Pakistan Prime Minister Imran Khan will not take part in U.S. President Joseph Biden’s two-day ‘Summit for Democracy’ that begins on Thursday, the Pakistan Foreign Ministry announced on Friday, making India one of the only three South Asian countries that will attend along with Nepal and Maldives.
Afghanistan, Bangladesh, Bhutan and Sri Lanka, were not invited to the event.
When asked, an American diplomat admitted that limits on the number of invitees on the list had been “arbitrarily placed”, but hoped that other democratic countries in the region would be invited to the next summit.
“Yes, not all the countries in the region have been asked to join,” Deputy Assistant Secretary of State for South and Central Asia Jennifer Larson said in response to a question from The Hindu about how the U.S. Government had decided on its list of “democracies”, given that electoral democracies like Bangladesh, Bhutan and Sri Lanka have not been invited.
Pakistan’s decision comes on the back of severe criticism of the U.S. summit plans from China, which has not been invited, along with Russia, presumably as they are Communist single party States.
“We value our partnership with the U.S. which we wish to expand both bilaterally as well as in terms of regional and international cooperation. We remain in contact with the U.S. on a range of issues and believe that we can engage on this subject at an opportune time in the future,” the Pakistan MFA said on Thursday, but did not give a specific reason for missing the summit.
Significantly, the invitation to Mr. Khan had been made despite the fact that Pakistan is one of the few countries the U.S. has a strategic dialogue with but Mr. Biden has not made a call to Mr. Khan since he took office in January 2021. The absence of any reach out from Mr. Biden to Mr. Khan, even as the U.S. military and State Department are in close cooperation over Afghanistan has been seen as a snub in Islamabad, and some in the Khan Government had reportedly suggested sending a nominee to the event or missing it altogether.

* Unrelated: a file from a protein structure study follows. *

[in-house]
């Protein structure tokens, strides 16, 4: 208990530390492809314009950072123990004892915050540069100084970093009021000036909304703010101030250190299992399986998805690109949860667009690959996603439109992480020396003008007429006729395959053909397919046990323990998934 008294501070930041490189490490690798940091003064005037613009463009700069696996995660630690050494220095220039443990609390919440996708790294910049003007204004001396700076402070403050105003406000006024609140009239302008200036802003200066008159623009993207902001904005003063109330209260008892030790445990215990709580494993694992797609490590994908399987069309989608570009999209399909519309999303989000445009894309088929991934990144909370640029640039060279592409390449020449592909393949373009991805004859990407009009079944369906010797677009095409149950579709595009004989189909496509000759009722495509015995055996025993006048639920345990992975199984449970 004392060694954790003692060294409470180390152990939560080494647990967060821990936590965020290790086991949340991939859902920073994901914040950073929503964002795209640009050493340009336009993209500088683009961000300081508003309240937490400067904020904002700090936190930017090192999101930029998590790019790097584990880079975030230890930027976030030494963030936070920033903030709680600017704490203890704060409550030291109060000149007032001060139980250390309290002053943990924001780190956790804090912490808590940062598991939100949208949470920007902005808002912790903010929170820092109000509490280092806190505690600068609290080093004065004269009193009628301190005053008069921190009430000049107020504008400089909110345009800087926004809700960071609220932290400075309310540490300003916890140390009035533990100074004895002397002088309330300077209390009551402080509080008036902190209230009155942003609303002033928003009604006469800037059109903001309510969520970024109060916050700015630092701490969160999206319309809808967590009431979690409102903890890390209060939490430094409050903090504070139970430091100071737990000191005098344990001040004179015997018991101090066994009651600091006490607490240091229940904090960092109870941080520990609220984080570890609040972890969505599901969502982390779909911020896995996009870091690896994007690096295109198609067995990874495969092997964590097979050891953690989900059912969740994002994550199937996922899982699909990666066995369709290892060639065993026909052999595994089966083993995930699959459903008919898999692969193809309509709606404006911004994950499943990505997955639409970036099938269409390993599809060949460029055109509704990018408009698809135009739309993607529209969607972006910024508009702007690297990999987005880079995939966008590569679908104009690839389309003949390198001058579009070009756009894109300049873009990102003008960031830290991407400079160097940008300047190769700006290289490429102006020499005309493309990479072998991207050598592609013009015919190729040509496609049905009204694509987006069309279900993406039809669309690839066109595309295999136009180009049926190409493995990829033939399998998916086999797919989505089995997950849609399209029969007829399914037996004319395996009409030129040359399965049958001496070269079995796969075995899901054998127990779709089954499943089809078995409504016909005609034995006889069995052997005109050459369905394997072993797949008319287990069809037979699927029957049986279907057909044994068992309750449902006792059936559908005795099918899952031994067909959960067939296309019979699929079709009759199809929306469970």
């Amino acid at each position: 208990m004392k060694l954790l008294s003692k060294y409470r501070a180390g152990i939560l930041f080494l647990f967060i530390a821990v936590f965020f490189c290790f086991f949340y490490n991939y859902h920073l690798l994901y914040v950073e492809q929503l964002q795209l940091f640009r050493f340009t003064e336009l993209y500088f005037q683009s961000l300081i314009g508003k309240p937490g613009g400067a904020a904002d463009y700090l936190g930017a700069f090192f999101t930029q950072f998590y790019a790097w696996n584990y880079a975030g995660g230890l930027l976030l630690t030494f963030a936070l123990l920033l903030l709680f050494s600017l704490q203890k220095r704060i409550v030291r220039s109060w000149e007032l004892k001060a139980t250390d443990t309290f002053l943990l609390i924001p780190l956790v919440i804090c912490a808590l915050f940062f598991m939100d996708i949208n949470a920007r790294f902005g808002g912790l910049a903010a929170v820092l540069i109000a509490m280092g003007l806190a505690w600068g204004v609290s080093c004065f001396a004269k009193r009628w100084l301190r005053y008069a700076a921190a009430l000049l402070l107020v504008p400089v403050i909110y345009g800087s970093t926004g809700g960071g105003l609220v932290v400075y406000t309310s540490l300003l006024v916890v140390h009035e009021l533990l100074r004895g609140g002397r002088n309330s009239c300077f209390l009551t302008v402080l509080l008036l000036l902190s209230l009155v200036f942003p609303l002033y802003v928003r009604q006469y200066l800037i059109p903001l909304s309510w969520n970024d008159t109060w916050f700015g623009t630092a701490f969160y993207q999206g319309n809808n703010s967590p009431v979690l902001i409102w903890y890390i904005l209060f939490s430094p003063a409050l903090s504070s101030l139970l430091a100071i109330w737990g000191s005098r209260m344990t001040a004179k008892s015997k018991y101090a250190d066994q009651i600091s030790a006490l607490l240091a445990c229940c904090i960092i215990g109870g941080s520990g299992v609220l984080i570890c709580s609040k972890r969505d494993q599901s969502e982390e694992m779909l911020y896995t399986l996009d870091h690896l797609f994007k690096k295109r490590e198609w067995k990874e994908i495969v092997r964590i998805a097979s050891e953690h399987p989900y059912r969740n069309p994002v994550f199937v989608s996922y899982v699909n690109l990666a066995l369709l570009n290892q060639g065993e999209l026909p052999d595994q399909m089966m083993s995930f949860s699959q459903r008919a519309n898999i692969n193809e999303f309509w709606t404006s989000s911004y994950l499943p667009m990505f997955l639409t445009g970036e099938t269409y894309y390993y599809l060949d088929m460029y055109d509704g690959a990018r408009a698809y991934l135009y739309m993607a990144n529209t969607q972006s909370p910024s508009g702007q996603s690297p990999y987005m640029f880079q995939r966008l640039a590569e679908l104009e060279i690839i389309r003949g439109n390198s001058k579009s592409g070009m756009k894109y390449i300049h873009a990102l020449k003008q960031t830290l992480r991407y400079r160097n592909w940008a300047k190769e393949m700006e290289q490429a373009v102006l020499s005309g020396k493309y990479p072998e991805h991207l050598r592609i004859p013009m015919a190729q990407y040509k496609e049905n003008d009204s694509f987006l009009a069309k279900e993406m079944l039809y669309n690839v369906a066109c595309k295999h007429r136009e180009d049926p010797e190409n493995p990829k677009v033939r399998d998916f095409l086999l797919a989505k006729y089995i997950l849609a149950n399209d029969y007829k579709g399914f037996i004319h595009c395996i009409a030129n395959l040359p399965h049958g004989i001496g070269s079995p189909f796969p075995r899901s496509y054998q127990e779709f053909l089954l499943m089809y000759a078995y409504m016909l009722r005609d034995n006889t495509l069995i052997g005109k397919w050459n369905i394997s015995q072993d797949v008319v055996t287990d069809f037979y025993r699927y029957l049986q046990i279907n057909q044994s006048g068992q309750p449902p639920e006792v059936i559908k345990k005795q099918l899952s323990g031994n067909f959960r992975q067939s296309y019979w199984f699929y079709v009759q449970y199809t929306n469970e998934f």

Prime Minister Narendra Modi is due to speak during the leaders’ plenary on Friday, where all leaders are expected to make specific commitments on promoting democracy, on the lines of the climate change summit, officials aware of the agenda said.
“Certainly India is going to be playing a prominent role. We would encourage those who weren’t [invited] to work on commitments to democracy. We have asked a number of invitees to talk about demonstrating commitments towards the promotion of democratic ideals and we encourage those who may not have been part of this year’s list to continue to work with us for the next summit which, I believe, is going to take place in two years,” Ms. Larson said during a question and answer session at the Indian Ocean Region conference held over the weekend in Abu Dhabi, which was attended by leaders from the neighbourhood, including Sri Lankan President Gotabaya Rajapaksa, External Affairs Minister S. Jaishankar and Foreign Ministers and other leaders of Bangladesh, Bhutan, Maldives and Nepal.